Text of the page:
See the Baltic Dunes from Rowokol: Depending on the weather, you might glimpse snow on the beach, adding a magical touch to the already stunning landscape of sand dunes and sea.
Visit the European Solidarity Centre: This modern museum pays homage to the Solidarity Movement, a pivotal force in Polish history. Its interactive exhibits provide an enlightening insight into the struggle against communist rule.
Go for Lunch in Elegant Sopot: Just a short drive from Gdansk, Sopot is known for its sophisticated ambience and beautiful beach. Enjoy lunch at one of the seafront restaurants and stroll along the pier.
Visit Malbork Castle: An hour south of Gdansk, this impressive red-bricked castle represents medieval Teutonic architecture. It’s a UNESCO World Heritage site, and a guided tour will reveal its fascinating history.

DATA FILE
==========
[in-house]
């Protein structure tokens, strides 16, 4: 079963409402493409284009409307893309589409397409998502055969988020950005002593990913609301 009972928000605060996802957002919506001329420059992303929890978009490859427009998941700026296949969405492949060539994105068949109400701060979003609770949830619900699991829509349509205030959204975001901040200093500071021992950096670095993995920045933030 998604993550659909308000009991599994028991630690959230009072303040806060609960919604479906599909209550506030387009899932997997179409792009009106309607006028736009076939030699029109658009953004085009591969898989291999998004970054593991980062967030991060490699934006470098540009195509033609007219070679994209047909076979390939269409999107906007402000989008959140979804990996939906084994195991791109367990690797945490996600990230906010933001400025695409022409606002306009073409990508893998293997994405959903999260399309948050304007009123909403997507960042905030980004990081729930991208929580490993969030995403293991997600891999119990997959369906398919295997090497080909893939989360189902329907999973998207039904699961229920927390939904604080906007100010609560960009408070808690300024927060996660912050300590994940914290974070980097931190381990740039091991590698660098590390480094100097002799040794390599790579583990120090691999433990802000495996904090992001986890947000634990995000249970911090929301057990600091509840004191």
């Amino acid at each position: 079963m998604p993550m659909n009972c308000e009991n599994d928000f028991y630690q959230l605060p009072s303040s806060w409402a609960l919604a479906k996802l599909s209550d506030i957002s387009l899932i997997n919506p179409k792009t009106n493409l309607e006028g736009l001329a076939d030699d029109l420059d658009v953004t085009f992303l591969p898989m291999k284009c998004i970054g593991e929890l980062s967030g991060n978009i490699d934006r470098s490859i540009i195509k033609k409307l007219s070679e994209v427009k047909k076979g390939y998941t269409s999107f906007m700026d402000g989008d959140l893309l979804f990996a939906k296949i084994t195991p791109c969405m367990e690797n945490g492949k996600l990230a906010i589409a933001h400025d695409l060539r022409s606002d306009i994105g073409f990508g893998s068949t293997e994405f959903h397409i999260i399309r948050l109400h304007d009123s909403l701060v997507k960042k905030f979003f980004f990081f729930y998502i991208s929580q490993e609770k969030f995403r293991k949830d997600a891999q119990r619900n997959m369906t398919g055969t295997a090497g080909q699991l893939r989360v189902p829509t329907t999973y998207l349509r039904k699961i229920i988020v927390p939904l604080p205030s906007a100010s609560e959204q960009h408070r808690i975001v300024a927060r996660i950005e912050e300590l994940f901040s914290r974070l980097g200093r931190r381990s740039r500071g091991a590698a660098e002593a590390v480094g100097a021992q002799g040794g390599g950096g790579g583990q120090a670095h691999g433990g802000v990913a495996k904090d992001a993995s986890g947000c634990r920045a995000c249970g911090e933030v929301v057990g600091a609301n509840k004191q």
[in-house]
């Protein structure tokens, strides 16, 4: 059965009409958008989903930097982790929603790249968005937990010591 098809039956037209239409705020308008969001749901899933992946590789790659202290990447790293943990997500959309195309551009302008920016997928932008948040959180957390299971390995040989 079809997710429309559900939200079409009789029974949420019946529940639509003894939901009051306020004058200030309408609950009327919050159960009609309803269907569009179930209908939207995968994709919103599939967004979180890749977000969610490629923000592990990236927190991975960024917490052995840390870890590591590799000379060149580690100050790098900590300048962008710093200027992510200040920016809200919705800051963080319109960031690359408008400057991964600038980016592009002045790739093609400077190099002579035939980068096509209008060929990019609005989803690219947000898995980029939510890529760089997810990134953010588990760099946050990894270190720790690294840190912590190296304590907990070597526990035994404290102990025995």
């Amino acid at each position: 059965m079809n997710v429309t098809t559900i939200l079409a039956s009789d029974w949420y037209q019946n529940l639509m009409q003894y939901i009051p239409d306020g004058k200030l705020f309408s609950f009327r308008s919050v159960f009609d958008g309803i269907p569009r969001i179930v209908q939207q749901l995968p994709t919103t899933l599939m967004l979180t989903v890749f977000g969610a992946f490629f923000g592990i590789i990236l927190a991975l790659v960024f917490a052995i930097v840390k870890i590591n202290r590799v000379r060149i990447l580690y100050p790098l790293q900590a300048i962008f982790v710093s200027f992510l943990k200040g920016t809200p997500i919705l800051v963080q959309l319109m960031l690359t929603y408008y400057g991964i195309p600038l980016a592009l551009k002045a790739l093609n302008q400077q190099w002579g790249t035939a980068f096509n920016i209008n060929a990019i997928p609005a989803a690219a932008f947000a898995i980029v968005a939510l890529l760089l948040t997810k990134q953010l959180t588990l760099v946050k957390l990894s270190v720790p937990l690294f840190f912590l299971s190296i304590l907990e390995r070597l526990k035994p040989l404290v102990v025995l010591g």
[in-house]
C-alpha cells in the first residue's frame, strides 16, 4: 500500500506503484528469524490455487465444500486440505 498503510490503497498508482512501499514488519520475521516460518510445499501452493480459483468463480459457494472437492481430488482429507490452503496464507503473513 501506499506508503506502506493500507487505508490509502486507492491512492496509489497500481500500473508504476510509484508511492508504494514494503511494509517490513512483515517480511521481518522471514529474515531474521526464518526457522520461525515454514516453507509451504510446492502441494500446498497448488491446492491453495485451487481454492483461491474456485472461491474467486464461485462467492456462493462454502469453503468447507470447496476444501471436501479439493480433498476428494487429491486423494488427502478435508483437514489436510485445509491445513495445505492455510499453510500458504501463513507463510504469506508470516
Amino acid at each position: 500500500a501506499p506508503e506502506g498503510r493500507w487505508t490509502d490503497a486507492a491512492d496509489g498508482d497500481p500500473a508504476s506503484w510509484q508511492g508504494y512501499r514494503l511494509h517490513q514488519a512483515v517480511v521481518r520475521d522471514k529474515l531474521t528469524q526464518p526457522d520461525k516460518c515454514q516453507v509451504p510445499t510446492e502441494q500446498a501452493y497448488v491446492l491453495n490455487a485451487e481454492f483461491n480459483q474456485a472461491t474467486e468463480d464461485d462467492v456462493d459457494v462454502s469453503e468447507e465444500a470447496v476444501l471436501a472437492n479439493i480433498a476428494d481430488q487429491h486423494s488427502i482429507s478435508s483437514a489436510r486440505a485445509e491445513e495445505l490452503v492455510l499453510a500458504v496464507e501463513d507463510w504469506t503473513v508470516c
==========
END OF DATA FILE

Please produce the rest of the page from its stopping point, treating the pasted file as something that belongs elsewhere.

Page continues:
Take a Day Trip to Sobieszewo Island: If you have extra time, this tranquil island offers natural beauty and relaxation. Explore its bird sanctuary, walk through dense forests, or enjoy the beach, even in winter when the landscape can take on a serene beauty.
Visit Gdansk has more detailed travel information, including Christmas events and schedules.
Sustainable Travel Tips
Here are a few tips on how you can travel more responsibly in Gdansk at Christmas:
Stay in Eco-Friendly Hotels: Many hotels in Gdansk are working towards sustainability by employing renewable energy sources such as solar and wind power. When booking your accommodation, look for those that have committed to green practices, including energy efficiency, water conservation, and renewable electricity. The Puro Hotel is a sustainable option in Gdansk.
Reduce Food Waste at Markets: Christmas markets in Gdansk offer an array of delightful dishes, but it’s essential to be mindful of food waste. Try to order portions that you can finish, and if you’re with a group, consider sharing dishes to sample a variety without wasting food. Many vendors are also happy to provide smaller servings upon request.